Kamei Hidetsuna


Kamei Clan


Izumo Province

Lifespan:  15xx to 15xx

Rank:  bushō

Clan:  Kamei

Lord:  Amago Tsunehisa

Father:  Kamei Nagatsuna (or, based on another genealogy, Kamei Yasutsuna was his father)

Siblings:  Hidetsuna, Toshitsuna

Children:  Yasutsuna, Kunitsuna, daughter (wife of Yamanaka Yukimori), daughter (wife of Kamei Korenori)

Adopted Children:  Kamei Korenori

Kamei Hidetsuna served as a bushō during the Sengoku period.  He was a retainer of the Amago clan – the sengoku daimyō of Izumo Province.

In the era of the Amago family, members of the Kamei family appearing in historical records include Kamei Nagatsuna, Kamei Yasutsuna (Musashi-no-kami), Kamei Hidetsuna (Noto-no-kami), and Kamei Toshitsuna.  Hidetsuna and Toshitsuna were brothers.  Based on genealogical charts, Nagatsuna was either the father or grandfather of Hidetsuna, while Yasutsuna was either the father or son of Hidetsuna.  Recent research noted below indicates Yasutsuna was his son.

Under one account, the Kamei family served the Amago clan from the era of Hidetsuna’s grandfather, Kamei Nagatsuna.  Nagatsuna and his son, Kamei Yasutsuna (Hidetsuna’s father), participated in the recapture of Gassantoda Castle.  Owing to these achievements, Yasutsuna was appointed to serve as the chief retainer of the Amago.  His son, Hidetsuna, served Amago Tsunehisa.  In 1508, when Tsunehisa joined Ōuchi Yoshioki on a march to the capital of Kyōto, Hidetsuna accompanied them.  In 1511, he participated in the Battle of Funaokayama among other events, serving as one of the chief retainers.  From around the time of Yasutsuna, the Kamei attained the status as the leader of the chief retainers within the Amago family.

After Hidetsuna inherited the headship of the Kamei family, Mōri Kōmatsumaru, the youthful head of the Mōri clan of Aki Province, died.  He was succeeded by Mōri Motonari, who favored the Ōuchi clan over the Amago.  As Motonari began to distance himself from the Amago, in 1524, Hidetsuna instigated a plot involving Motonari’s younger brother, Aiō Mototsuna, and others to oust Motonari in a coup d’état, but an astute Motonari forestalled the event and the plot failed.  This affirmed Motonari’s conviction to betray the Amago in favor of the Ōuchi.  Meanwhile, Hidetsuna failed to assuage the son of Amago Tsunehisa, Enya Okihisa, who was dissatisfied with his landholdings, becoming a catalyst for a later rebellion.  Hidetsuna’s younger brother, Kamei Toshitsuna, allied with Okihisa in the rebellion and, in 1532, was killed.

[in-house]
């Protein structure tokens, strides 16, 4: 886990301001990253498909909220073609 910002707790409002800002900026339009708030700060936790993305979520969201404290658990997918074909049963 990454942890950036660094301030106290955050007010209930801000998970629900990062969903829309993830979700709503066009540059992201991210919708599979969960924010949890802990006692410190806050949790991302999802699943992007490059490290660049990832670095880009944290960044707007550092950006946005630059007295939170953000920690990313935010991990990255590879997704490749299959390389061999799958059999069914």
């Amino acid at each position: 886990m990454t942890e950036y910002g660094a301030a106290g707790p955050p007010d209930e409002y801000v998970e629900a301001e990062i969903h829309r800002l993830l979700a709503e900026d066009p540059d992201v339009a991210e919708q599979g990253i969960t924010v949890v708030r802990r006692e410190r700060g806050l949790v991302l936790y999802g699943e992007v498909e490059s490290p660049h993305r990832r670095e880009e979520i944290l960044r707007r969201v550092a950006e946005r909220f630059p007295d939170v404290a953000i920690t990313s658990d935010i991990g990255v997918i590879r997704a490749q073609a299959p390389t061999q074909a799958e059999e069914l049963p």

In his latter years, Hidetsuna continued to serve the Amago clan until the era of Tsunehisa’s great-grandson, Amago Yoshihisa, participating in the Second Siege of Gassantoda Castle from 1565 to 1567.  During this engagement, Hidetsuna and his son are considered to either have been killed by Sugihara Morishige or to have surrendered to the Mōri,  but the details are uncertain.

According to recent research, Hidetsuna served in a leadership role with respect to shrines and temples, and, as a representative of his lord, exchanged many letters with the religious powers in Izumo (the Kizuki Grand Shrine and the Gakuen Temple) and was involved in the construction and renovation of many sites.  Based on these communications, as well as notices that were posted on the ridgepoles of buildings at the time of construction stating the building’s donor, builder, date, and reason for construction, Hidetsuna last appears in connection with the rebellion by Enya Okihisa in 1530.  Kamei Yasutsuna, appears in materials after this date.  Around this time, Yasutsuna likely inherited the headship of the clan from Hidetsuna (in which case Yasutsuna was his son and not his father as traditionally understood).  This is as far as can be determined via primary sources, and actions during the Eiroku era (1558 to 1570) previously attributed to Hidetsuna are surmised to have been those of his successor.